New opportunities for enrichment and assessment

The opportunities for enrichment are endless. A student who is gifted at composing sentences, for instance, might be exposed to content on Proust or Nabokov. He or she could navigate deeply, unlocking worlds of content and instruction, and developing a sense of pride in his/her mastery (much in the way video game players are galvanized with each new level they attain). As students gain confidence, they could assume online “mentorships” where they are encouraged to “teach” others (through peer review and other exercises), increasing the instructional “surface area” of the classroom, building a sense of community, and multiplying the effects of every learning moment.

In the process of all this, online adaptive learning can also neutralize elements of school that detract from learning. Shy and disadvantaged students can gain confidence and experiment with language, without the stresses of face-to-face interaction. In this way, adaptive learning encourages a spirit of risk and facilitates honesty in intellectual exchange.

Revealing the connection between discipline and creativity

The hard work of teaching is showing students how to transform themselves, how, ultimately, to teach themselves. Getting students to the point where they experience the first self-transformation is often difficult; adaptive learning can speed up this process, generating a whole series of transformations within a semester. In composition, for example, students need to see, to feel the connection between discipline and creativity. They need to grasp how the “nitty gritty” and often uncomfortable aspect of mastering grammar and tinkering with sentences will allow them to communicate more freely and even experience thoughts they were unable to before. The targeted practice and quality feedback facilitated by adaptive learning – accompanied by spirited class discussion – will make the class experience richer and generate transformations more efficiently.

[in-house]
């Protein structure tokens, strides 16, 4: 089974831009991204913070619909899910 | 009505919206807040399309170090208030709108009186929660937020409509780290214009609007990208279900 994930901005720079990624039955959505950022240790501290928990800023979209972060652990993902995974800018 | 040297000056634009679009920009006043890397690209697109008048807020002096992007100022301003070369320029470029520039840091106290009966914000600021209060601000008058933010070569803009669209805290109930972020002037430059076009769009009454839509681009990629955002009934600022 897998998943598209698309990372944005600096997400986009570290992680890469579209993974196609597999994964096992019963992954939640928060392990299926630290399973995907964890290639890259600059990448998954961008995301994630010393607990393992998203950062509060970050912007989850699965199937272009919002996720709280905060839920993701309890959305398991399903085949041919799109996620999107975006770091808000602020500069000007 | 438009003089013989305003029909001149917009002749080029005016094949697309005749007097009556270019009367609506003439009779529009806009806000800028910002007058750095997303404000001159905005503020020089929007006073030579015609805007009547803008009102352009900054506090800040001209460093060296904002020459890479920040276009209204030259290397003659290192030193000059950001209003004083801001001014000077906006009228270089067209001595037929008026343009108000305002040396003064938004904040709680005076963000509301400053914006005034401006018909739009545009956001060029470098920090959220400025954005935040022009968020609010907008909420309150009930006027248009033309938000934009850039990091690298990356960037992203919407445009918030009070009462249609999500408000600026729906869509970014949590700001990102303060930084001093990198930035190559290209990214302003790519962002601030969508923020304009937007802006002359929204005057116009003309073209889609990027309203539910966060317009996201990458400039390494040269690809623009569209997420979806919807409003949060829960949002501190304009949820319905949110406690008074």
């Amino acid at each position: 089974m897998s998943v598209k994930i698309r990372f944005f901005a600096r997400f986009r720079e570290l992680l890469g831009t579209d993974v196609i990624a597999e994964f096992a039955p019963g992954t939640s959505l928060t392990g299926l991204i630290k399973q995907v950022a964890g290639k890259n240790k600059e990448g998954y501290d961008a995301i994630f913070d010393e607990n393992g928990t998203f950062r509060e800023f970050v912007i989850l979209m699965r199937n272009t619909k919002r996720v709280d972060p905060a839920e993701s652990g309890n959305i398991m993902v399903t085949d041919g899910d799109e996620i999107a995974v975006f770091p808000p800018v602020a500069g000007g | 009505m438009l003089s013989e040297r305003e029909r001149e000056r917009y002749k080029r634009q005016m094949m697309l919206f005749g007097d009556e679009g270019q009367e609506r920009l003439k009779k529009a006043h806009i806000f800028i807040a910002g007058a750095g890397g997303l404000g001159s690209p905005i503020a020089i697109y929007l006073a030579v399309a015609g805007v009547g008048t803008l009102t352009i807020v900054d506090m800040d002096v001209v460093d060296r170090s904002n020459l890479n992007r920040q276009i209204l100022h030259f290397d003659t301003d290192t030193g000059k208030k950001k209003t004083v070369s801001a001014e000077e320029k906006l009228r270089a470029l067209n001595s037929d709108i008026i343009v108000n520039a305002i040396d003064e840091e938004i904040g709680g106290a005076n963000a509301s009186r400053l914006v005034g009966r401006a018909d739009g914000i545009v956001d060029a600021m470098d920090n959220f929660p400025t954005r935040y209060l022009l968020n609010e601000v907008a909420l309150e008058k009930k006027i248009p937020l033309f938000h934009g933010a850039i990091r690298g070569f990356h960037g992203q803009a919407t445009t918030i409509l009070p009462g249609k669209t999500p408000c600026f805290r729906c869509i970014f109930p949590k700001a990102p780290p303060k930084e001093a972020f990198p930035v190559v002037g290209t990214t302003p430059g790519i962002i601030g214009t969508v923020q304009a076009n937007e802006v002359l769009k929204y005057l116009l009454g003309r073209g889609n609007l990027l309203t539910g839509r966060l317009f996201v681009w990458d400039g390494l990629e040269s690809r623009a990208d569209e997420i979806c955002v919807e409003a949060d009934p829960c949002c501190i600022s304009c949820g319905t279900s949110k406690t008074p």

And so it is not merely that students will improve their grammar and organization skills, at the same time becoming more comfortable with creative expression – it’s that they will begin to see how deeply connected the technical and the expressive are (which, of course, is the whole point of writing).

Transforming the classroom

Adaptive learning has the potential to make “soft” subject learning not just faster but better. Ultimately, it’s not just about “efficiency,” “comprehensiveness,” “atomic granularity,” or “leveling the playing field”; it’s about powering and transforming the classroom altogether:

  1. By providing precise and individualized instruction in skills areas for which there are “right/wrong” answers
  2. By providing precise and individualized instruction in more subjective areas of “expression”
  3. By strengthening the connection between #1 and #2
  4. By fostering a more inclusive environment
  5. By reducing administrative burden
  6. By encouraging a framework of constant improvement
  7. By affording classroom activities greater flexibility, leaving more time for creative assignments, debate and discussion, group work, and research projects